A House Without Mirrors
By Mårten Sandén
Published by Pushkin Children’s Books
ISBN 978 1 78269 121 1
Mårten Sandén is one of Sweden’s bestselling children’s writers. Now translated into English, his evocative ghost story is set to reach a wider readership, which it thoroughly deserves.
This is one of those rare “read in one sitting” novels because it is impossible to put down after the gripping opening sequence. Is it a ghost story? Is it a tale of love, growing up and grief? Readers will have to make up their own minds. Perhaps it is so good that it’s impossible to label.
Thomasine, the 11-year-old narrator, has spent months living in her great-aunt’s dusty, dark mansion with her father, aunt, uncle and cousins. Great-aunt Henrietta is dying in an upstairs bedroom, and her relatives have gathered to “look after her” in her final weeks. But all the adults seem to do is quarrel about how much they will get for the house when they sell it.
Thomasine and her father are also dealing with their own tragedy, the death of Thomasine’s little brother. Great-aunt Henrietta’s house is not the happiest place at this moment. There is tension in every word that anyone says and in every move that they make. The children might not realise the cause of the grim atmosphere, but they feel it.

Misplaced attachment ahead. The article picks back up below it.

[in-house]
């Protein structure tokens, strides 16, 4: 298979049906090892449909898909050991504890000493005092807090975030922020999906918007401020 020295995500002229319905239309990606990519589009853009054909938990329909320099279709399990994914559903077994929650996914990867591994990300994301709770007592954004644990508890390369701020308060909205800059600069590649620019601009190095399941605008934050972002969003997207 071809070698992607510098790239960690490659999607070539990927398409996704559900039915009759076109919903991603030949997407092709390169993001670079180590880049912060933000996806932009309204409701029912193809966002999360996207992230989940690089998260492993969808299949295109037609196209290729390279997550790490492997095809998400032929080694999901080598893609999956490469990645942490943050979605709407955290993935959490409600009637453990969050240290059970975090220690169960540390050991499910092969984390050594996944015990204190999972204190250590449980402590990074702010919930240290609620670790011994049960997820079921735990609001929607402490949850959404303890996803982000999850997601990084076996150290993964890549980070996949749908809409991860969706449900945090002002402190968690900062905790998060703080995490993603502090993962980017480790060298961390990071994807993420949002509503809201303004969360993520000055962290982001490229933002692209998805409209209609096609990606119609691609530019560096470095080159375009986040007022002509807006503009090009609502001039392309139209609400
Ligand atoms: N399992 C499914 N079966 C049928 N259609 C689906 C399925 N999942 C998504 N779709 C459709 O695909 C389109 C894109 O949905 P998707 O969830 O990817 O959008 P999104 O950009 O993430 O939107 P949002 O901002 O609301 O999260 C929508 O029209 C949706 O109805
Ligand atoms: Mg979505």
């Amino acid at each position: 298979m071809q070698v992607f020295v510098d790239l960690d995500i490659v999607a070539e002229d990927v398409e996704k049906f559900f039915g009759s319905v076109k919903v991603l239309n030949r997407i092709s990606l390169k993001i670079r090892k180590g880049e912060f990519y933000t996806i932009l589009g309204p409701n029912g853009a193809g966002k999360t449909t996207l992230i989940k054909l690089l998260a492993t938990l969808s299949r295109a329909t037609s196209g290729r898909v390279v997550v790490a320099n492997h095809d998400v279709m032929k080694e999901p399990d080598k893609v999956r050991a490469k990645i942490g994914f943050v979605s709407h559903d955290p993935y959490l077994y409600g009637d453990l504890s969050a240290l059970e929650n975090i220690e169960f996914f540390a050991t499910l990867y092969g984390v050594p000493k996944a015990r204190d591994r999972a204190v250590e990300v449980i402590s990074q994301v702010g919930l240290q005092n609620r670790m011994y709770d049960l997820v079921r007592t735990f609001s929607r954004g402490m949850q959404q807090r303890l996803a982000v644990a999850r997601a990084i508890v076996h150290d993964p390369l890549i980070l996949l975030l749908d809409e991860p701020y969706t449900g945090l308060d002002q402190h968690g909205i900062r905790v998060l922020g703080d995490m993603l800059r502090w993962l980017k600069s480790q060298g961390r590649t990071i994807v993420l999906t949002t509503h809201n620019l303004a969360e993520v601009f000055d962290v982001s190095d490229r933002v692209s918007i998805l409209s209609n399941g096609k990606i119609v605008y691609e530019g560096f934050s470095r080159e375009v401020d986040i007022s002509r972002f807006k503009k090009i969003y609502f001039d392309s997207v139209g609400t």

Each adult member of the dysfunctional family has remarked that it’s odd that there are no mirrors in Henrietta’s house. Is there a reason for this? Probably the mystery will die with the old lady. It’s of no consequence. But one day, Signe, the youngest cousin, makes an intriguing discovery in one of the upstairs rooms.
The little girl finds a wardrobe full of all the mirrors from the rooms downstairs. She tells Thomasine about her discovery, and the two girls investigate further. To their amazement, they find they can pass through one of the mirrors back in time to the house as it used to be when Henrietta was growing up. And they soon meet Henrietta herself, who has quite a story to tell them.
The beginning of the book might sound a bit heavy, but the character of Thomasine is so cleverly built up by Sandén that readers of all ages will be drawn into her story. From the beginning, the characters of the children, the interplay of the adults waiting downstairs and the general air of mystery provide plenty to keep you turning the pages.
All the action takes place in the house in question, as the action in any effective “haunted house” mystery should. But there are no creaking doors or spooky cobwebs here. Sandén doesn’t need these to build up the tight-as-a-spring atmosphere.
A House Without Mirrors is cleverly written and intriguingly plotted. And its 170-odd pages pass as if time has stood still. Perhaps it has! This is a novel that will cast a gripping spell on anyone who reads it. Turn the lights down low and enjoy the power of good storytelling.
John Millen can be contacted on MillenBookshelf@aol.com